Axioms, Chance, Providence

John C. Wright’s article Last Crusade: The Promise of Peace (April 9, 2017) exposes why moral agnosticism makes impossible the advent of leftist utopian promises.

A commenter wrote in the thread: “I don’t subscribe to the belief that conscience comes from God, but this is a minor quibble.” I admired the irony of the proposition and, reading it again later, I felt compelled to find out how Aristotle, St. Thomas Aquinas and Jacques Maritain already answered the quibble. The following arguments are inspired from Maritain’s Preface to Metaphysics: Seven Lectures on Being (full text). A few relevant quotes are reprinted at the end of this post.

So, let us quibble first with the MATERIALIST’s argument:

  1. Axiom : a cause must be greater, or at least equal, to its effect.
  2. Physical, empirical matter is inferior to immaterial, non-empirical things such as soul and conscience (characteristic of the self and the capacity to act).
  3. Therefore, physical matter cannot be the cause of non-material, non-empirical phenomena.

Then with the PANTHEISTIC argument:

  1. According to the axiom of finality, an agent is a being which can determine itself to act, either reflexively (in and on oneself) or transitively (exerting an action on other beings, including creation).
  2. The eternal, cyclical world of metempsychosis is deemed to be one undetermined being.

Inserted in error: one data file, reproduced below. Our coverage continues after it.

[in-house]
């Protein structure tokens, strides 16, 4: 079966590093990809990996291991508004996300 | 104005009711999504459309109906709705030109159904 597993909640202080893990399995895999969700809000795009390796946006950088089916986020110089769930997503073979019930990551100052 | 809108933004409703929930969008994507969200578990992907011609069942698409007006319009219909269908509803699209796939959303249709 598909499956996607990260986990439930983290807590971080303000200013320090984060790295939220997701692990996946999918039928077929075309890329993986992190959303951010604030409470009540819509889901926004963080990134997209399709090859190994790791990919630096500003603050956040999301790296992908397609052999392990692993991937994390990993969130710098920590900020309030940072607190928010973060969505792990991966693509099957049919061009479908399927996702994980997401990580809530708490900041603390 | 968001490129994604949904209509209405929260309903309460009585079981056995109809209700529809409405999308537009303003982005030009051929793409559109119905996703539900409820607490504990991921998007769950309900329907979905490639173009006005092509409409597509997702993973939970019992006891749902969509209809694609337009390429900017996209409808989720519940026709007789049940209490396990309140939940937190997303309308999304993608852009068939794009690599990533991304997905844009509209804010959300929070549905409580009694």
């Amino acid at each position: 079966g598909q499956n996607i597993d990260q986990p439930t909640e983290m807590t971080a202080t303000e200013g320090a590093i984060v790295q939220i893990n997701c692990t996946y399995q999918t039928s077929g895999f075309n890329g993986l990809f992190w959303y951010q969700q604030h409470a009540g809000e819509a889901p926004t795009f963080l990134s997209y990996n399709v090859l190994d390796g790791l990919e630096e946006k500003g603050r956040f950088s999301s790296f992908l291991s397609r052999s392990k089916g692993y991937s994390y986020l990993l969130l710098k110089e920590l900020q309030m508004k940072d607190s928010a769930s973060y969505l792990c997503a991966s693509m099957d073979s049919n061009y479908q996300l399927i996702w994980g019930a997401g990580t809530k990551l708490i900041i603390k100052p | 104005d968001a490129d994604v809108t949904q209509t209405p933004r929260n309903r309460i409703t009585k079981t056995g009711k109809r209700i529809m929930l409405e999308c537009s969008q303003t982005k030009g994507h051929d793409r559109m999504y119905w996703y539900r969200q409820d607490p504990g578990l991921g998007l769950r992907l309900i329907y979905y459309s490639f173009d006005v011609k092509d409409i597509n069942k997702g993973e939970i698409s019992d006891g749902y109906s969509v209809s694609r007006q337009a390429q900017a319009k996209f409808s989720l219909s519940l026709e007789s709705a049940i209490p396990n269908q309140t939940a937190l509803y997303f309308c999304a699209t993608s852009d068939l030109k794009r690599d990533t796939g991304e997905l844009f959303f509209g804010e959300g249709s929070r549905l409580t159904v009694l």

3. Therefore, it cannot be an agent nor a patient (caused, moved by another). The movement, the action our senses perceive is deemed to be a deception, thus an evil, in this worldview.

The belief that multiplicity and motion must be a deception is a logical conclusion from the premise that there is no determination, hence no finality, but the premise is false. It is a statement contradictory to the metaphysical axiom of SUFFICIENT REASON (or grounds for being), which calls for the determinate nature of every being, as well as to the axiom of FINALITY, which calls for a preordination of every nature, or essence. Preordination takes place in the creative mind before any being comes to existence, either ex nihilo (including the creation of a new soul at conception) or by rearrangement of existing things.

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